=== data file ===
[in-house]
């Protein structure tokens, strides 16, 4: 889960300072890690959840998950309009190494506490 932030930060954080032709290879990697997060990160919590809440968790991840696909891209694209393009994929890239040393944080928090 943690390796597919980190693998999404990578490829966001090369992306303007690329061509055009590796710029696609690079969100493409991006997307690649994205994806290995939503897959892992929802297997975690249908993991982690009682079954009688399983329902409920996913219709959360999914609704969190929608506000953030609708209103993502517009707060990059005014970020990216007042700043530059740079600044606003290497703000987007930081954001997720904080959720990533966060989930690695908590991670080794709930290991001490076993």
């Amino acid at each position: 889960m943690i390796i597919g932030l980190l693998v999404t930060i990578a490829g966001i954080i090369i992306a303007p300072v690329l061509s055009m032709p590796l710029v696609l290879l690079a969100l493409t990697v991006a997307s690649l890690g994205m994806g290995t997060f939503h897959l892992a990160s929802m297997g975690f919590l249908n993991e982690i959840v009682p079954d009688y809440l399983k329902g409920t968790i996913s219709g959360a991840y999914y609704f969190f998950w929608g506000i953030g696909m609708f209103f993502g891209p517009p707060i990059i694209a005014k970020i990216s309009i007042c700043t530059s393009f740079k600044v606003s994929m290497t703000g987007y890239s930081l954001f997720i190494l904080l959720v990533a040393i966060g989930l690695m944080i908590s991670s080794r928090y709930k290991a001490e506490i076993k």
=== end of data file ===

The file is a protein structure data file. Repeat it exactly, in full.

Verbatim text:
[in-house]
């Protein structure tokens, strides 16, 4: 889960300072890690959840998950309009190494506490 932030930060954080032709290879990697997060990160919590809440968790991840696909891209694209393009994929890239040393944080928090 943690390796597919980190693998999404990578490829966001090369992306303007690329061509055009590796710029696609690079969100493409991006997307690649994205994806290995939503897959892992929802297997975690249908993991982690009682079954009688399983329902409920996913219709959360999914609704969190929608506000953030609708209103993502517009707060990059005014970020990216007042700043530059740079600044606003290497703000987007930081954001997720904080959720990533966060989930690695908590991670080794709930290991001490076993």
């Amino acid at each position: 889960m943690i390796i597919g932030l980190l693998v999404t930060i990578a490829g966001i954080i090369i992306a303007p300072v690329l061509s055009m032709p590796l710029v696609l290879l690079a969100l493409t990697v991006a997307s690649l890690g994205m994806g290995t997060f939503h897959l892992a990160s929802m297997g975690f919590l249908n993991e982690i959840v009682p079954d009688y809440l399983k329902g409920t968790i996913s219709g959360a991840y999914y609704f969190f998950w929608g506000i953030g696909m609708f209103f993502g891209p517009p707060i990059i694209a005014k970020i990216s309009i007042c700043t530059s393009f740079k600044v606003s994929m290497t703000g987007y890239s930081l954001f997720i190494l904080l959720v990533a040393i966060g989930l690695m944080i908590s991670s080794r928090y709930k290991a001490e506490i076993k």